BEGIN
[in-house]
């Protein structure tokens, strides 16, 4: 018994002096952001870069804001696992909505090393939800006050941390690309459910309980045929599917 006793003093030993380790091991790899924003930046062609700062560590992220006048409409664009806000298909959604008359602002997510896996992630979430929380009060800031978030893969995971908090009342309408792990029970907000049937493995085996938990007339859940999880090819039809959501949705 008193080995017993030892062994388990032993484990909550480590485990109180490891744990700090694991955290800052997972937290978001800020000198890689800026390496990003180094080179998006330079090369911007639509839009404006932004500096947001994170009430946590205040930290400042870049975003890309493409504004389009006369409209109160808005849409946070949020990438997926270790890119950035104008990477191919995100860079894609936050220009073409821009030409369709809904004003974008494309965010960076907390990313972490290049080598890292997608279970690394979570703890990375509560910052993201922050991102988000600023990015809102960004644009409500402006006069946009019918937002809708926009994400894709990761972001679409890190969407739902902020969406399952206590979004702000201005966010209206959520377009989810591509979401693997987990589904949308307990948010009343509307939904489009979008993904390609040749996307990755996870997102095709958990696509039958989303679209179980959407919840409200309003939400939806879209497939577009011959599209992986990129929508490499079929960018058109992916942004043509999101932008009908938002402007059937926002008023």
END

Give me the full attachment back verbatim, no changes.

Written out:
[in-house]
């Protein structure tokens, strides 16, 4: 018994002096952001870069804001696992909505090393939800006050941390690309459910309980045929599917 006793003093030993380790091991790899924003930046062609700062560590992220006048409409664009806000298909959604008359602002997510896996992630979430929380009060800031978030893969995971908090009342309408792990029970907000049937493995085996938990007339859940999880090819039809959501949705 008193080995017993030892062994388990032993484990909550480590485990109180490891744990700090694991955290800052997972937290978001800020000198890689800026390496990003180094080179998006330079090369911007639509839009404006932004500096947001994170009430946590205040930290400042870049975003890309493409504004389009006369409209109160808005849409946070949020990438997926270790890119950035104008990477191919995100860079894609936050220009073409821009030409369709809904004003974008494309965010960076907390990313972490290049080598890292997608279970690394979570703890990375509560910052993201922050991102988000600023990015809102960004644009409500402006006069946009019918937002809708926009994400894709990761972001679409890190969407739902902020969406399952206590979004702000201005966010209206959520377009989810591509979401693997987990589904949308307990948010009343509307939904489009979008993904390609040749996307990755996870997102095709958990696509039958989303679209179980959407919840409200309003939400939806879209497939577009011959599209992986990129929508490499079929960018058109992916942004043509999101932008009908938002402007059937926002008023």